Gaius Julius Caesar
Gaius Julius Caesar was born in Rome on July 12th or 13th, 100 BCE. He was an influential Roman Republic politician who greatly expanded what later became the Roman Empire. Caesar was born in a new era of Roman history. During Caesar’s childhood, the Roman government lacked stability and dignity. Caesar began his fight to win the Roman Empire when Gaius Caesar died at the age of 16. Caesar and Cornelia were married in 84 bce. Cornelia was the daughter a lord, they were married from 84 bce until 69 c.e. They named their daughter Julius Caesar. Sulla had been a political competitor of Cornelias dad and was interested in this marriage. Sulla had Caesar divorce Cornelia. Caesar refused. He served in military to escape. He was eventually allowed back with the assistance of some friends. Caesar’s career as a prosecutor advocate began after Sulla’s passing. Caesar, at age 31, had been in many wars. He was also more involved with Roman politics. The First Triumvirate is a well-known alliance between Julius Caesar and Marcus Licinius Crassus. Caesar used this partnership to gain more control. Crassus offered Caesar both financial and strategic support while Caesar was still under Pompey. Pompey, Crassus, and Pompey were all rivals. Caesar used his negotiation skills to convince them they’d be better off as allies. Caesar expanded his political power by punishing his enemies. Pompey grew jealous of Caesar as his power and reputation grew. Crassus, however, never fully let go of his hatred for Pompey. In 56 BCE they temporarily helped each at a Luca-based conference. They were each given a five year term to govern their respective countries. Caesar pushed Pompey and the outnumbered troops of Italy to Egypt in 49 BCE. Cleopatra was the Egyptian queen. Caesar was crowned Father of Rome when he returned to Rome.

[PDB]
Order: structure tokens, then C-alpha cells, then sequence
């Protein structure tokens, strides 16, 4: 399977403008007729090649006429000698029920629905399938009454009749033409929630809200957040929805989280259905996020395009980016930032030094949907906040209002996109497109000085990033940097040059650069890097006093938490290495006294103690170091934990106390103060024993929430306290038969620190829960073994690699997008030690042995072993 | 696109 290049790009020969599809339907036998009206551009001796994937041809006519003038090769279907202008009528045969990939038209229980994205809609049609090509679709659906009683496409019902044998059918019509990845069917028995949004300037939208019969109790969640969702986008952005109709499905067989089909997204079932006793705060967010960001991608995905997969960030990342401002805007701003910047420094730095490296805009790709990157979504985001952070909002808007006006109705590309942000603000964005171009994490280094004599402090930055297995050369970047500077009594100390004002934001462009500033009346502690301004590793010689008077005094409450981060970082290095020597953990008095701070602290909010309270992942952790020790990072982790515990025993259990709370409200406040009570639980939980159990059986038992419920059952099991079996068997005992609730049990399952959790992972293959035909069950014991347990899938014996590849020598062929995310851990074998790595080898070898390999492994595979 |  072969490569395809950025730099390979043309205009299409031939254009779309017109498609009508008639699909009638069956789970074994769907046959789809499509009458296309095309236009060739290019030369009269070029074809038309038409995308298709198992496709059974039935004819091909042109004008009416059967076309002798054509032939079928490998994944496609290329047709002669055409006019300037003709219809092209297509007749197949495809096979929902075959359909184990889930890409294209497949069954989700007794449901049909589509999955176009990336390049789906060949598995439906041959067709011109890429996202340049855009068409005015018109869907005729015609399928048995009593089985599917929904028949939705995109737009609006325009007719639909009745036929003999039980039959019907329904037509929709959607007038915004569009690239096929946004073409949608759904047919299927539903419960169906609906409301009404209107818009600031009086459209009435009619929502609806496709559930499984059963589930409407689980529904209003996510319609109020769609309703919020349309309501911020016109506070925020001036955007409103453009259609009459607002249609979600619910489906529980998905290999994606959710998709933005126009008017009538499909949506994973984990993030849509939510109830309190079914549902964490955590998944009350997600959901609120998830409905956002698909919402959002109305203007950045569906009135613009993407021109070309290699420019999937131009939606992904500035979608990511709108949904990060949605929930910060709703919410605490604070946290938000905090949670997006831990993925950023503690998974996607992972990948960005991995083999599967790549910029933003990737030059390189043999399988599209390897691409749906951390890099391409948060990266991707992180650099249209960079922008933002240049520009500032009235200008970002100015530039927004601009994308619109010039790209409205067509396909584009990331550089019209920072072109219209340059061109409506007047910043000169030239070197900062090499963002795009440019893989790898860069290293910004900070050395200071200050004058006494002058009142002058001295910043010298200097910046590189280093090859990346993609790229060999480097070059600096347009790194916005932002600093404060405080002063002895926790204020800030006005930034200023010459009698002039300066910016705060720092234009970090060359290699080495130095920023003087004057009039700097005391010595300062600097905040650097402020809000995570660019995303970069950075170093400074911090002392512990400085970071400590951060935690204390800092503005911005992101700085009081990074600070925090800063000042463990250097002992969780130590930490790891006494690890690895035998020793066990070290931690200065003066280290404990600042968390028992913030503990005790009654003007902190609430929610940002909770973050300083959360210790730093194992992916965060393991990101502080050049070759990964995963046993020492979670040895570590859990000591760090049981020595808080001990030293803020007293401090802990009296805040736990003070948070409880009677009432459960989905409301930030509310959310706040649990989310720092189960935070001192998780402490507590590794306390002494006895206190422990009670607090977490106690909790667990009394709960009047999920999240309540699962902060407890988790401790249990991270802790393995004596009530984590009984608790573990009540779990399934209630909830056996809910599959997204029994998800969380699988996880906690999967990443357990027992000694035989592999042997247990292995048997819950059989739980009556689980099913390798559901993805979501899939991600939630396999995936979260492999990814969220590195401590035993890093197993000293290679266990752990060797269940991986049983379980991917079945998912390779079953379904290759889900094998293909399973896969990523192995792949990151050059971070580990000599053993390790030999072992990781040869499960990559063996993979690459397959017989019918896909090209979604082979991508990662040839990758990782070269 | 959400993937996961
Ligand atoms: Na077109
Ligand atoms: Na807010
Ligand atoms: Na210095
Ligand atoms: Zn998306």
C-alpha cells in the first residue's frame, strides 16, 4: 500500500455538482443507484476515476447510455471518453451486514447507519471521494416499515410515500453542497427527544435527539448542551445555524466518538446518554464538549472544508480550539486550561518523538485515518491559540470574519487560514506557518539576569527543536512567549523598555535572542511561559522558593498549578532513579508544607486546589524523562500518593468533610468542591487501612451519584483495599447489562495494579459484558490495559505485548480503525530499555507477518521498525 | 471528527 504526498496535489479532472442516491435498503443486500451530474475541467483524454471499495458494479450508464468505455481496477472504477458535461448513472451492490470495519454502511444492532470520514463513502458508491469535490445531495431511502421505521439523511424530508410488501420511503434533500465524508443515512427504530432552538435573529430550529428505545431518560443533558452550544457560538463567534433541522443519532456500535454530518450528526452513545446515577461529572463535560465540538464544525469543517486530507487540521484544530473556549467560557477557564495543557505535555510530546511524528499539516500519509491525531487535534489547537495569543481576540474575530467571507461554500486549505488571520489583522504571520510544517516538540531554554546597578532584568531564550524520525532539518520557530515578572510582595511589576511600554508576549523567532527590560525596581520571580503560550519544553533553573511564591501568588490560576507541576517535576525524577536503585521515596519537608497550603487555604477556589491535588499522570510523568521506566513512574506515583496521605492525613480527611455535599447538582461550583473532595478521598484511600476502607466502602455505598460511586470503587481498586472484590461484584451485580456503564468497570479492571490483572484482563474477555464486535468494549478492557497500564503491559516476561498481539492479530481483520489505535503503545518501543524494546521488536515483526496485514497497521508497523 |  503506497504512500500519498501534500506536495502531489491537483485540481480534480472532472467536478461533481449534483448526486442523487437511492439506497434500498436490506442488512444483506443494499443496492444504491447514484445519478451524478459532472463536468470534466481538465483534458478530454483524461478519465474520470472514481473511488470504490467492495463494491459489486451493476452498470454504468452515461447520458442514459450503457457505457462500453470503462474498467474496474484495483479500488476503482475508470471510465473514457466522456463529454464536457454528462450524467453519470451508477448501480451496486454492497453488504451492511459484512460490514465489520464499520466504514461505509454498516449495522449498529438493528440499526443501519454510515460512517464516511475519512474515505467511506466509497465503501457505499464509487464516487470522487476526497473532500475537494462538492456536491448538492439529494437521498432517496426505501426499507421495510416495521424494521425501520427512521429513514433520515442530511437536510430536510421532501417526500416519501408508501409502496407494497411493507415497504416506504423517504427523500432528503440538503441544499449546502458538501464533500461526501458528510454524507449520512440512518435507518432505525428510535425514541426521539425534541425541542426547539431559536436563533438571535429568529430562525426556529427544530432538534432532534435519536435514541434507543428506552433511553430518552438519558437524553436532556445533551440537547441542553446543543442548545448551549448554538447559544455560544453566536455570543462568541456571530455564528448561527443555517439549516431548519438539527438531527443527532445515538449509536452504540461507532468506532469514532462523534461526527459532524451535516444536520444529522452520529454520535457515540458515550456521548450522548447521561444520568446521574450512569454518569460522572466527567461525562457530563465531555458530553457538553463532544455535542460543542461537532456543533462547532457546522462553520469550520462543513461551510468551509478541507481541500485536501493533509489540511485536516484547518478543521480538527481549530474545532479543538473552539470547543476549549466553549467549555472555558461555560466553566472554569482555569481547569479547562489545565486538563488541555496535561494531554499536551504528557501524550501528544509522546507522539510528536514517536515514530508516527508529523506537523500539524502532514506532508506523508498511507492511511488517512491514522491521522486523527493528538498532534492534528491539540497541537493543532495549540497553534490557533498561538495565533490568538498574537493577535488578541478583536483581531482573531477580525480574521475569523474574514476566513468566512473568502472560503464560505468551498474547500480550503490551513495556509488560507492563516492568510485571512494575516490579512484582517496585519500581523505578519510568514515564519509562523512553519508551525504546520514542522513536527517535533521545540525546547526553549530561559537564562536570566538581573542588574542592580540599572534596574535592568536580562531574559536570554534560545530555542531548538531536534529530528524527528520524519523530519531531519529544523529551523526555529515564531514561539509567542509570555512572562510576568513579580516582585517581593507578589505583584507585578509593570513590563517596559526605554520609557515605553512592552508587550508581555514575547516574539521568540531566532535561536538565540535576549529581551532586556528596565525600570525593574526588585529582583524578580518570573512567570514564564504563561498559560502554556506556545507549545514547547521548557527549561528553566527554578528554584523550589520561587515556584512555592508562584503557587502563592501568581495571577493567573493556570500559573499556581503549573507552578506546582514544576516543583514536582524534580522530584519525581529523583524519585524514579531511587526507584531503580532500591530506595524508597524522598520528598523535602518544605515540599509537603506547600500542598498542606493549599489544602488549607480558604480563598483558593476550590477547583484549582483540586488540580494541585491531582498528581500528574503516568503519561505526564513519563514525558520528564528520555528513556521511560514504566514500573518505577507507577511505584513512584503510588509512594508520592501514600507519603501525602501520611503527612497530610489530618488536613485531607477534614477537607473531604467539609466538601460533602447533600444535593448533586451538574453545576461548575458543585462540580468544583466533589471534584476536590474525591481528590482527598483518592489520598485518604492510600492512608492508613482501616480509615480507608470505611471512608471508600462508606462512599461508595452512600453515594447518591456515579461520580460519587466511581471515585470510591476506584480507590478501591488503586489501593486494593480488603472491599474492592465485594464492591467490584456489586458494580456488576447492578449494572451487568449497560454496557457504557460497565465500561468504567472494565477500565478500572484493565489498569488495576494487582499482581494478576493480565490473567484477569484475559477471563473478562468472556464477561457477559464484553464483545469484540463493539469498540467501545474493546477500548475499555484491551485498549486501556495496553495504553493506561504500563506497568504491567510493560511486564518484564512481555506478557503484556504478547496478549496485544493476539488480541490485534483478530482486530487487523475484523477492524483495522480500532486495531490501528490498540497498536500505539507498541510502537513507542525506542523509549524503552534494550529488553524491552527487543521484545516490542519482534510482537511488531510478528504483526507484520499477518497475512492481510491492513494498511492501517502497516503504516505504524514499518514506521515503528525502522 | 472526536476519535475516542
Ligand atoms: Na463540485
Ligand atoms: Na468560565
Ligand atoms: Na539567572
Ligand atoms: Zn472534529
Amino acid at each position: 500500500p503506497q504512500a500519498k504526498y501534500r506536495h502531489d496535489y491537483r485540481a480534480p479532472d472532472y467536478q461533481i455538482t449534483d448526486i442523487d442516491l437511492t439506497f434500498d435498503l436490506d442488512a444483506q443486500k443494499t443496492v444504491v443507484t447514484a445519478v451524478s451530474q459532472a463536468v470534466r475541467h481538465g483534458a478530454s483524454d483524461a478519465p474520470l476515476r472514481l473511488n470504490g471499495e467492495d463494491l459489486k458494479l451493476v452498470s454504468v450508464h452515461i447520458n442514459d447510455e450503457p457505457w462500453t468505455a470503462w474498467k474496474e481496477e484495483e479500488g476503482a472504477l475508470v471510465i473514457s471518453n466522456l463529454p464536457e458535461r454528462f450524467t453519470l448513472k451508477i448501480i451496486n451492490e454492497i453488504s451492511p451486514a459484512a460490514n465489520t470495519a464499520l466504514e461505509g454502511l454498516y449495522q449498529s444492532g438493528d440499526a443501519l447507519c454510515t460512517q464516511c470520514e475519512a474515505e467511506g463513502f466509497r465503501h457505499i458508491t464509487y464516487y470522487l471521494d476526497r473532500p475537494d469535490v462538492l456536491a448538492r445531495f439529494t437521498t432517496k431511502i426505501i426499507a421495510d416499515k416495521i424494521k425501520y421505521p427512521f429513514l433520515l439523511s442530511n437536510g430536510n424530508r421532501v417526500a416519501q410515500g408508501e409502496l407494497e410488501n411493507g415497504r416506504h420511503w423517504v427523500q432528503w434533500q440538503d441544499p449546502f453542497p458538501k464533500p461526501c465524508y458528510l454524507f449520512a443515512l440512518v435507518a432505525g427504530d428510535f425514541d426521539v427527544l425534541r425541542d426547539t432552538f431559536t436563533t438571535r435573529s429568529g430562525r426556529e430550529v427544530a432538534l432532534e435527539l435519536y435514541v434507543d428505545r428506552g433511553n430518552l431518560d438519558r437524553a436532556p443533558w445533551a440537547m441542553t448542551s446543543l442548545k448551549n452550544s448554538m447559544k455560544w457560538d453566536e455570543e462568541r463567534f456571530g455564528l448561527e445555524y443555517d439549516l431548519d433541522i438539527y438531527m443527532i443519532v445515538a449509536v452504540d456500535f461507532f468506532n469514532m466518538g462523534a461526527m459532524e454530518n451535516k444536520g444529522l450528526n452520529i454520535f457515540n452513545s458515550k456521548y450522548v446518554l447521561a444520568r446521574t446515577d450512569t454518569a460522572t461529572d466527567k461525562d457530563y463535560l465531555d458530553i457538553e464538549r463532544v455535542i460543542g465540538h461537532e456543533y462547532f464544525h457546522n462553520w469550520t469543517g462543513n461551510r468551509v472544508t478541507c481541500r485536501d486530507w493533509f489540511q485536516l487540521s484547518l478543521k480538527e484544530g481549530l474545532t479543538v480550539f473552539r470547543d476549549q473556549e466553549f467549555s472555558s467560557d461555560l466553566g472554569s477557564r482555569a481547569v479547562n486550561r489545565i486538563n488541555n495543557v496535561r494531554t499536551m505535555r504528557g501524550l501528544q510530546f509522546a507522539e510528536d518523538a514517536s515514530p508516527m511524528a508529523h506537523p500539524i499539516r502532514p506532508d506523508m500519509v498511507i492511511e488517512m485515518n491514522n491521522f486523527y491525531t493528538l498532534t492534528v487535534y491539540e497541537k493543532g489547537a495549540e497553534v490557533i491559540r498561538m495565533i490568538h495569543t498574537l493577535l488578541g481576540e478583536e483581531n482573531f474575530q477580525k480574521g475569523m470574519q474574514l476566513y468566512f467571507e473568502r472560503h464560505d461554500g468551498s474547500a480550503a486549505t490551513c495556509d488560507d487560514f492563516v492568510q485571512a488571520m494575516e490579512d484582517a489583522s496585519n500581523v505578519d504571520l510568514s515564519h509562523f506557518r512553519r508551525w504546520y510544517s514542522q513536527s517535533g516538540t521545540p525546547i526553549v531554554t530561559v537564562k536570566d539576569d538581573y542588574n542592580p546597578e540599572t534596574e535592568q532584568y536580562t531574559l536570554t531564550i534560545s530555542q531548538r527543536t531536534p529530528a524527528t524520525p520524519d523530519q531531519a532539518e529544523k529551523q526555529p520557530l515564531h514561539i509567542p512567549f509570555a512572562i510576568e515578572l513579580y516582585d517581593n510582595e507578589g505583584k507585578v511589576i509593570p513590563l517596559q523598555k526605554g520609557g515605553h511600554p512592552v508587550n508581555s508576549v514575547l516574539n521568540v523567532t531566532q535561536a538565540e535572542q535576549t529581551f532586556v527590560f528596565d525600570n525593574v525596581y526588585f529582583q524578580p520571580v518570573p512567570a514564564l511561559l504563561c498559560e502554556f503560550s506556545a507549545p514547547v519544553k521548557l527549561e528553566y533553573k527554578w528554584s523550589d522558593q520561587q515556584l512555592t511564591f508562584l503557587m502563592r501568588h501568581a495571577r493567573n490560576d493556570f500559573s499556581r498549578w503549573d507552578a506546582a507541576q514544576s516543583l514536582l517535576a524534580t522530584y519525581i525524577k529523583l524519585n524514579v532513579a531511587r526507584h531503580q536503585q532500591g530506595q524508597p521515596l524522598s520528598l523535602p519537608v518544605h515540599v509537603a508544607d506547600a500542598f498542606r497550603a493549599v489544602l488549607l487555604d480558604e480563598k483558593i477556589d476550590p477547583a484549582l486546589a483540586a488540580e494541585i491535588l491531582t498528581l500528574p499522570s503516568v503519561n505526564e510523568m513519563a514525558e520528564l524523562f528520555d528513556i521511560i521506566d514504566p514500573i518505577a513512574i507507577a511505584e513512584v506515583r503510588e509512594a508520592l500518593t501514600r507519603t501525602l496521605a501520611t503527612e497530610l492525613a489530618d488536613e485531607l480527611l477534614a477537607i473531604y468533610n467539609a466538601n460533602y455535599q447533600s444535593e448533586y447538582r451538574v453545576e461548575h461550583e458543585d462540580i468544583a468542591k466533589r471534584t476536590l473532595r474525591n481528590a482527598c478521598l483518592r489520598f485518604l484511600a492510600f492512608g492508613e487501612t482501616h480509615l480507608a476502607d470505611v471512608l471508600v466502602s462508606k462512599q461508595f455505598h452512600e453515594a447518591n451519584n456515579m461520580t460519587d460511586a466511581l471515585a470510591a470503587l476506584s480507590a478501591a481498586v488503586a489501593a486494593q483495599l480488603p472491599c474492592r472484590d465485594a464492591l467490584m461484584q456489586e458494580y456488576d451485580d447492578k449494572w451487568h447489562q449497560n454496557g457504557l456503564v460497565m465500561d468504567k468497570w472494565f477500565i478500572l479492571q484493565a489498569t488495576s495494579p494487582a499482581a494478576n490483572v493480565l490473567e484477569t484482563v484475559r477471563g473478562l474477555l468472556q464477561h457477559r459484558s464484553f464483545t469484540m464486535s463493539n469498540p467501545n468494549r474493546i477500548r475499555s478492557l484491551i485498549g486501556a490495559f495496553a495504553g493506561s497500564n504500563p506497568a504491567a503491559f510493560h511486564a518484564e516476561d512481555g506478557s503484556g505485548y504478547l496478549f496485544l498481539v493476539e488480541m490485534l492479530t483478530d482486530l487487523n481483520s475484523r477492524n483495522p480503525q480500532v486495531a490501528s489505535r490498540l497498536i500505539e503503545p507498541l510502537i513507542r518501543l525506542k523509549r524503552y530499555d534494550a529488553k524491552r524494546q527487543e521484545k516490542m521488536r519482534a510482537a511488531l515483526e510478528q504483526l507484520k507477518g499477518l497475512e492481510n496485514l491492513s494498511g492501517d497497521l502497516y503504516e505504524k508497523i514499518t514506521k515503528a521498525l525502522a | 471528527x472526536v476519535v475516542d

Caesar also improved Rome through debt relief, the expansion of the Empire, and the transformation of the Senate. By increasing its size, it was more representative for all Romans. Caesar wanted to solidify his rule and power, so he put people in the Senate with titles and honors that suited him. Julius Caesar died in 44 BCE, on March 18. Political rivals carried out the murder, though Caesar, who was due to leave Rome in March for a campaign to avenge Crassus’s losses, died 3 days early.